Our toolbox is located on a normal network drive - totally isolated from PDM. Here we have added custom folders containing the hardware commonly used - sizes not in stock will be red. This drive is made read-only so only administrators can add/modify/recolor parts. I know that having assembly components located on a network drive is not recommended, but toolbox parts are normally very small and loading time is insignificant.
Besides we really had trouble transferring our Workgroup data to PDM Standard so I hesitate to move the toolbox as it is working satisfactory.
Setup 3 is the most appealing to me. Setup 2 works as well, but causes issues during upgrades as you have highlighted.
Never Setup 1, I've had too many customers complain with performance issues to ever go back to Setup 1
^^ What Prasad said.
I prefer option 2. Yes, it does require Toolbox to be upgraded separately. I usually just do it as soon the vault is upgraded so it's ready to go for users as they upgrade their software. It usually takes less than 20 minutes or so to do. Timing is always a bit more complex when you have server side products as well.
Option 1 - bit of a night mare as toolbox components can have hundreds/thousands of configurations and the file size grows.
Number 3 is the way I've done it. Tried it the other way, too many headaches and glitches.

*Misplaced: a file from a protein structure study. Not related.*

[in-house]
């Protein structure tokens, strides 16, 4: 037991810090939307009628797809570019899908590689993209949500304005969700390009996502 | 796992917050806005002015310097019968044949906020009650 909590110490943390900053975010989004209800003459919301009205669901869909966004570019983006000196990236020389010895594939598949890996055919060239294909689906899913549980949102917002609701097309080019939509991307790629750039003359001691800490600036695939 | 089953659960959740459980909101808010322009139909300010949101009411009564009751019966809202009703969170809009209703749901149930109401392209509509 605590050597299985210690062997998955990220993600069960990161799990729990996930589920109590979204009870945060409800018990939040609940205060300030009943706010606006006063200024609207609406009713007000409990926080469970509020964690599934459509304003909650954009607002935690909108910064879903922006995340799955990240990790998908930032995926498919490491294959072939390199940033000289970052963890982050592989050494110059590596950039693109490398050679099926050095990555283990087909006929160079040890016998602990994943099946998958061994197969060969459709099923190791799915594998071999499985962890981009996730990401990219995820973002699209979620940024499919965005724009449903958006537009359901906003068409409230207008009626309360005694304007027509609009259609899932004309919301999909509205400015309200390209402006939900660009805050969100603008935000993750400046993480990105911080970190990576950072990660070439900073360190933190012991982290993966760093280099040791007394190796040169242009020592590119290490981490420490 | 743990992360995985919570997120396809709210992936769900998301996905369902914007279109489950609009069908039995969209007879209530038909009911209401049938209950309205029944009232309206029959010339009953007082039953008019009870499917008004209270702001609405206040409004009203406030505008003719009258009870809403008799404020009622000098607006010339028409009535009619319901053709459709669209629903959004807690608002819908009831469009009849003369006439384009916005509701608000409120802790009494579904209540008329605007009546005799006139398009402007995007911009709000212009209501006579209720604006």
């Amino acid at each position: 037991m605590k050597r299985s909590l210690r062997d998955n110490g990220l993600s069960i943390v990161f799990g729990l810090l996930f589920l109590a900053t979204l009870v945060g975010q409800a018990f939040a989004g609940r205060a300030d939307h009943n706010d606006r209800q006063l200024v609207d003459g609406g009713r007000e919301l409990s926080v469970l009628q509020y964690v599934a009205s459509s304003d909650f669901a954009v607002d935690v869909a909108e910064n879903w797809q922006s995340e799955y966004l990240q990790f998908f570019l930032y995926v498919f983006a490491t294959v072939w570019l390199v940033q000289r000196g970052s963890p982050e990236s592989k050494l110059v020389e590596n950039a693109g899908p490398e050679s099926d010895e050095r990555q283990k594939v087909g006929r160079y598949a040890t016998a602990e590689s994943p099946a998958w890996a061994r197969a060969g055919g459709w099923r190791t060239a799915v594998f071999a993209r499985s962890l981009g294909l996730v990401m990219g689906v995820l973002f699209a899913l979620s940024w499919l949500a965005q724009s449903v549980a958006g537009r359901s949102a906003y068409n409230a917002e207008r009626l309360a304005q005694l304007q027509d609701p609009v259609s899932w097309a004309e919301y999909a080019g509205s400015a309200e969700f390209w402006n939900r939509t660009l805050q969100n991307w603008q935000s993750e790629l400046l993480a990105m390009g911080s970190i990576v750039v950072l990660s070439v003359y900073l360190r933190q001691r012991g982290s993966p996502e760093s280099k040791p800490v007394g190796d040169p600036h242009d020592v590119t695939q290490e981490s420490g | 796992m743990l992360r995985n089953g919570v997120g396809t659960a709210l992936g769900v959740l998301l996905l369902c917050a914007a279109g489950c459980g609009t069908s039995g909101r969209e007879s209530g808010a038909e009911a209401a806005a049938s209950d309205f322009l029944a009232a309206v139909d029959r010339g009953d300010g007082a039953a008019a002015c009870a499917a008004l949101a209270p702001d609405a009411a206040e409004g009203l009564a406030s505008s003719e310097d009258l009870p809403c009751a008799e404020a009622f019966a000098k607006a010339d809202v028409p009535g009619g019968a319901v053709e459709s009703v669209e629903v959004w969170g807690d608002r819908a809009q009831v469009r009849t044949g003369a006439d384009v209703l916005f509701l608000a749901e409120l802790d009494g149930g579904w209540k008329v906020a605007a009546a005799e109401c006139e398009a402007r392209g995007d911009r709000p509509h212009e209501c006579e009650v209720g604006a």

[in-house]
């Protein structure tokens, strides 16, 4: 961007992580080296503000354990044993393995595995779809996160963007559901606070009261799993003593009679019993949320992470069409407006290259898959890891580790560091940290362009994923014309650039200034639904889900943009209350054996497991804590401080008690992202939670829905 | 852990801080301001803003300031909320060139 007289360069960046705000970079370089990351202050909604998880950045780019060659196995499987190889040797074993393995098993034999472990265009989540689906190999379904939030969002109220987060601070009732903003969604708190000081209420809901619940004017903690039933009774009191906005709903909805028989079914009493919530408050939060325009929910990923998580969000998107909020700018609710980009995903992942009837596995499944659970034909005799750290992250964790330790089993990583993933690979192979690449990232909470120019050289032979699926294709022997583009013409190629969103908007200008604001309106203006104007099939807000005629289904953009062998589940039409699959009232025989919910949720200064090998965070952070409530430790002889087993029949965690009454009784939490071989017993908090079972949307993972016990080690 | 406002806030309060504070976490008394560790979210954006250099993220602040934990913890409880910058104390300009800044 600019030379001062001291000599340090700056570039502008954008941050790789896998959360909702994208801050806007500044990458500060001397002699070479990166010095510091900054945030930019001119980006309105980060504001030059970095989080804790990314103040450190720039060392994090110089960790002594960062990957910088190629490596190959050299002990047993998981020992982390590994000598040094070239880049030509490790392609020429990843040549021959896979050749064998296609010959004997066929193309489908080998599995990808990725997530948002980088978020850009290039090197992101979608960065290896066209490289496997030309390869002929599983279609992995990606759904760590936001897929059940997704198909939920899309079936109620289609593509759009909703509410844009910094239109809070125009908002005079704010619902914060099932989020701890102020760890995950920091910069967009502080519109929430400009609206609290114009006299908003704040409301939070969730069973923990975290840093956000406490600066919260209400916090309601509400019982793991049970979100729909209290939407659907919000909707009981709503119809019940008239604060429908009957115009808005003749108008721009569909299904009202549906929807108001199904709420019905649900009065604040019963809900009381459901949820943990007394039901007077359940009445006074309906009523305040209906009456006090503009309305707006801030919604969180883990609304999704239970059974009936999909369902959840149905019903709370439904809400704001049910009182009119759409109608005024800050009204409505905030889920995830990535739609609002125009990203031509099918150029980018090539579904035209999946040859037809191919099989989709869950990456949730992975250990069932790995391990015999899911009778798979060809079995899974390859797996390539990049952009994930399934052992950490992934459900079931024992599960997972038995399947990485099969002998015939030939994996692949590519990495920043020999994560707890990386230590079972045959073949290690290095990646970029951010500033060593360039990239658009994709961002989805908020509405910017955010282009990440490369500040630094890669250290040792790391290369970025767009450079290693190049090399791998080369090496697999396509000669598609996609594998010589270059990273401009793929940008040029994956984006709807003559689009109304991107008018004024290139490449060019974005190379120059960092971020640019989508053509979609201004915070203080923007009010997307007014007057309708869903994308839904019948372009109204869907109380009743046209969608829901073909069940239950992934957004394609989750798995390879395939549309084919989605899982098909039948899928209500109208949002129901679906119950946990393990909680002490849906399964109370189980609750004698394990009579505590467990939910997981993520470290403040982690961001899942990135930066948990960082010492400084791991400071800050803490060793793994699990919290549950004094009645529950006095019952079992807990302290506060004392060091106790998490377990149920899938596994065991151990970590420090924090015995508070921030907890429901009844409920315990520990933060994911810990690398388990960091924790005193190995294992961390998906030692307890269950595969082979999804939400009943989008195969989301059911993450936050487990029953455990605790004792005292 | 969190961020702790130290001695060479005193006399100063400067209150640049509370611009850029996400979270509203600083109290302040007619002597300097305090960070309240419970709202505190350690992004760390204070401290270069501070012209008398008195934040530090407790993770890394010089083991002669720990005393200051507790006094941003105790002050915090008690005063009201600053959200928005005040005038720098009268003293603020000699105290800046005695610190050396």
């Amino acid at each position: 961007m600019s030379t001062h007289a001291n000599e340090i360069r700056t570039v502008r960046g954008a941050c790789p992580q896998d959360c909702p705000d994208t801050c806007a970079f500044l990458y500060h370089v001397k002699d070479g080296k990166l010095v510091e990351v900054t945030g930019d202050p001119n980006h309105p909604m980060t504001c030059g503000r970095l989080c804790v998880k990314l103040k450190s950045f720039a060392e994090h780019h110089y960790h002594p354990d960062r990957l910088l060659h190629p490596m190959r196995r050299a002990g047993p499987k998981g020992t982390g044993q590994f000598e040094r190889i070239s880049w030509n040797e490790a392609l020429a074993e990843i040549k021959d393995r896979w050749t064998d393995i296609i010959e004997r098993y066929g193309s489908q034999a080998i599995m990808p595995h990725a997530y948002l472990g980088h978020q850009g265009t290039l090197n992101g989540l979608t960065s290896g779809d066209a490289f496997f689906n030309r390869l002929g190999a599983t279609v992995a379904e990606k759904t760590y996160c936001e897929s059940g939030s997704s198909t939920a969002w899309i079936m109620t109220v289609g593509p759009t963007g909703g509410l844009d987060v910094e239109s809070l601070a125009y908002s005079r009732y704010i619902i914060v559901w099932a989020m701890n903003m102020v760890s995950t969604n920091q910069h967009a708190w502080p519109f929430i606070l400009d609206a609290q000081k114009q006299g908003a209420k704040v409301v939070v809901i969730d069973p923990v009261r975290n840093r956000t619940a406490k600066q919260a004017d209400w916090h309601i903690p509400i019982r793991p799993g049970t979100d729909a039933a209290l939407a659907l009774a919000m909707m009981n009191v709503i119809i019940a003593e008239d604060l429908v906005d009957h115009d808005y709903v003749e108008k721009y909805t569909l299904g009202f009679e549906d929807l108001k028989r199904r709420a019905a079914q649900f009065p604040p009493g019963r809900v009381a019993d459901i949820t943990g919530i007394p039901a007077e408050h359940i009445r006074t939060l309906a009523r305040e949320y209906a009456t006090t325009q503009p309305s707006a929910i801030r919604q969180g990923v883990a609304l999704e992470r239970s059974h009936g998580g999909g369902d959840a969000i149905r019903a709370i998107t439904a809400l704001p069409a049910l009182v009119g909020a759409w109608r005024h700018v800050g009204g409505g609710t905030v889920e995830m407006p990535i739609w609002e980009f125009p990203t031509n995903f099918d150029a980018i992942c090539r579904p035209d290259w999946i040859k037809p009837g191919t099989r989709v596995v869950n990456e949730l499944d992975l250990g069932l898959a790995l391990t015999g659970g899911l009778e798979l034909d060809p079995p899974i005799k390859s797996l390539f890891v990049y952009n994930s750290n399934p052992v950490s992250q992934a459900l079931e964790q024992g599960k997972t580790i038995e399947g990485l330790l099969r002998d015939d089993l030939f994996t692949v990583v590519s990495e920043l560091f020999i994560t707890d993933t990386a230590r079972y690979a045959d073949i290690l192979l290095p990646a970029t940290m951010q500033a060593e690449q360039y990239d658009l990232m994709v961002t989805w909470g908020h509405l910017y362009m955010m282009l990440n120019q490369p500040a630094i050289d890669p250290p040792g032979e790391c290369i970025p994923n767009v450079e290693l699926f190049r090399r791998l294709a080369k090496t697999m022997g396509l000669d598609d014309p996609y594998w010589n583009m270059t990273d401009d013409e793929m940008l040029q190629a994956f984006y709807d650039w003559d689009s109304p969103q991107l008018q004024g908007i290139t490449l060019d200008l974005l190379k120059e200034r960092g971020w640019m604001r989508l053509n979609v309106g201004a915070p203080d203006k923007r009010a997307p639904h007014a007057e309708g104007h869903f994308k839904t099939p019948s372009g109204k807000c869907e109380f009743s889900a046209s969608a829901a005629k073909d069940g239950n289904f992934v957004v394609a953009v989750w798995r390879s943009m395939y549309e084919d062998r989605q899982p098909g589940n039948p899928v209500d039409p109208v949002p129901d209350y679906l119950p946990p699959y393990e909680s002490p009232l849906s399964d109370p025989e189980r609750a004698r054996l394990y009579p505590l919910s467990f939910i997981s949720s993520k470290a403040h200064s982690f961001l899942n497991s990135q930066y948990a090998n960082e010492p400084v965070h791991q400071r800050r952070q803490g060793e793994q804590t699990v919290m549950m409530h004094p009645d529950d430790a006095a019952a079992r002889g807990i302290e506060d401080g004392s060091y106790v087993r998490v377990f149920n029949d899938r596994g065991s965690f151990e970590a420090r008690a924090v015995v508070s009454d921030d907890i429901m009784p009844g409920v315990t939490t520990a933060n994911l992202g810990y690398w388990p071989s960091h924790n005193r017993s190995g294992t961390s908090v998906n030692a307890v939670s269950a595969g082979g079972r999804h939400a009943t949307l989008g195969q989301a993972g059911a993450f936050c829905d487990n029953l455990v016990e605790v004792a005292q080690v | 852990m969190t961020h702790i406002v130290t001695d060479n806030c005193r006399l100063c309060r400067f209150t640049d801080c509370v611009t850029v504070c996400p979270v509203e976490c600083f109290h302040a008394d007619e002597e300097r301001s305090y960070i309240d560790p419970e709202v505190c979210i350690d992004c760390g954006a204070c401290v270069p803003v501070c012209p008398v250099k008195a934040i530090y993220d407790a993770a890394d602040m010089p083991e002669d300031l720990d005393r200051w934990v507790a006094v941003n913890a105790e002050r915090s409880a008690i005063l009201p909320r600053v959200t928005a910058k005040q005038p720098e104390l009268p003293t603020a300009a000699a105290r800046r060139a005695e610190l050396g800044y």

Individual parts saved off into "vault"\Library Parts\"type of part" folder structure. Then I use the sldsetdocprop.exe program to set to a toolbox part if it isn't already set. This way you can avoid having those parts selected during copy tree scenarios.
Definitely set up as parts (Setup 2) on a vaulted Toolbox. PDM manages files, not configurations. The idea is similar to that of virtual components: if you use virtual components in an assembly, you are essentially taking the parts out of the PDM system. counter-intuitive to PDM's purpose. As far as "performance" goes, either one will be just as quick. However, if your Toolbox database goes corrupt, as it did during some reported upgrades 2017 (SPR 1043529), you will have to start from scratch with creating configurations if the database file cannot be repaired by SOLIDWORKS Corp. Just stick to set up as parts, and you will be in a more secure place. if issues happen, you can re-index parts to update the toolbox database. Having all this said, option 3 is the least ideal option. I'll tell you what, one of our largest customers had the worst "slowness" issues being reported when they open their large assemblies. they had to wait up to 30 minutes on some assemblies that were just shy of 500 components. the issue turned out to be only that the toolbox being placed in a network drive.
Thank you for your input everyone, it's currently a draw between 2 and 3.
What triggered this post was an upgrade from SP3 to SP4 which stopped because Toolbox path is invalid. This is a "2" vault. I created an SR for that one because that is definitely not the outcome i expected.